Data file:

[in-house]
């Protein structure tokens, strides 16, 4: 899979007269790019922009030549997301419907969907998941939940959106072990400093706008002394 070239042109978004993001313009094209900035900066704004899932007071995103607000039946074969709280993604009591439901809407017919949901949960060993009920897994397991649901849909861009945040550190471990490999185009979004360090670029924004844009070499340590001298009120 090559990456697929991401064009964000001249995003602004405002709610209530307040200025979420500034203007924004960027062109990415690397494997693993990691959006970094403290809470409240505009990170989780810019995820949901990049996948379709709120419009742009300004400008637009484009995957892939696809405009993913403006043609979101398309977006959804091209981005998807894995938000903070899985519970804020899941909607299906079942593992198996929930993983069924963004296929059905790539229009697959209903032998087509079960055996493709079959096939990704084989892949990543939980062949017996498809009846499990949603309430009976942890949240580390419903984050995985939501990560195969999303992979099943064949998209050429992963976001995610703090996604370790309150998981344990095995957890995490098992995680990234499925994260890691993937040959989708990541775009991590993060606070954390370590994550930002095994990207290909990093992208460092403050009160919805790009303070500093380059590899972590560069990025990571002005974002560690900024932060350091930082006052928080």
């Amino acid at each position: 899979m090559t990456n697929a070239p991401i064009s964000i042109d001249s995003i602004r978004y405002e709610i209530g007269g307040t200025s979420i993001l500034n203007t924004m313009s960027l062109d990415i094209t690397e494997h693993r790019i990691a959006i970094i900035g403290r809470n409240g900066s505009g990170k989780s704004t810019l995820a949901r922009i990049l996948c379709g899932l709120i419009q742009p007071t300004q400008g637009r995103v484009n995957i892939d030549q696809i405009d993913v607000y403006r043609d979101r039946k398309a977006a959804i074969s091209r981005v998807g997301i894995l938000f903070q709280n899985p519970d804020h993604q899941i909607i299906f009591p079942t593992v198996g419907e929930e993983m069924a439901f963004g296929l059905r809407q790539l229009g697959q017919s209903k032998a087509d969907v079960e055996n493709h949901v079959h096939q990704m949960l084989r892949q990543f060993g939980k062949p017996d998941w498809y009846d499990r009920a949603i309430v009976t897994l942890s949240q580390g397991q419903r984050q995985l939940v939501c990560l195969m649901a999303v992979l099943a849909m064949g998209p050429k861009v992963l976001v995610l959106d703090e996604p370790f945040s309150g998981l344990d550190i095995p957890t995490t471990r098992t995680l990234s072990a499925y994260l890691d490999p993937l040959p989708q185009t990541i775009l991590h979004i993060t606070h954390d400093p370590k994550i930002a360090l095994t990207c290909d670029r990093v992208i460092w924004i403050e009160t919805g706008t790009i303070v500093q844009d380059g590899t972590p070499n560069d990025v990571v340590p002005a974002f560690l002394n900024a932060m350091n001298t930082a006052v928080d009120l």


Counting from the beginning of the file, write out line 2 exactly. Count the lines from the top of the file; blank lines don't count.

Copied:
């Protein structure tokens, strides 16, 4: 899979007269790019922009030549997301419907969907998941939940959106072990400093706008002394 070239042109978004993001313009094209900035900066704004899932007071995103607000039946074969709280993604009591439901809407017919949901949960060993009920897994397991649901849909861009945040550190471990490999185009979004360090670029924004844009070499340590001298009120 090559990456697929991401064009964000001249995003602004405002709610209530307040200025979420500034203007924004960027062109990415690397494997693993990691959006970094403290809470409240505009990170989780810019995820949901990049996948379709709120419009742009300004400008637009484009995957892939696809405009993913403006043609979101398309977006959804091209981005998807894995938000903070899985519970804020899941909607299906079942593992198996929930993983069924963004296929059905790539229009697959209903032998087509079960055996493709079959096939990704084989892949990543939980062949017996498809009846499990949603309430009976942890949240580390419903984050995985939501990560195969999303992979099943064949998209050429992963976001995610703090996604370790309150998981344990095995957890995490098992995680990234499925994260890691993937040959989708990541775009991590993060606070954390370590994550930002095994990207290909990093992208460092403050009160919805790009303070500093380059590899972590560069990025990571002005974002560690900024932060350091930082006052928080």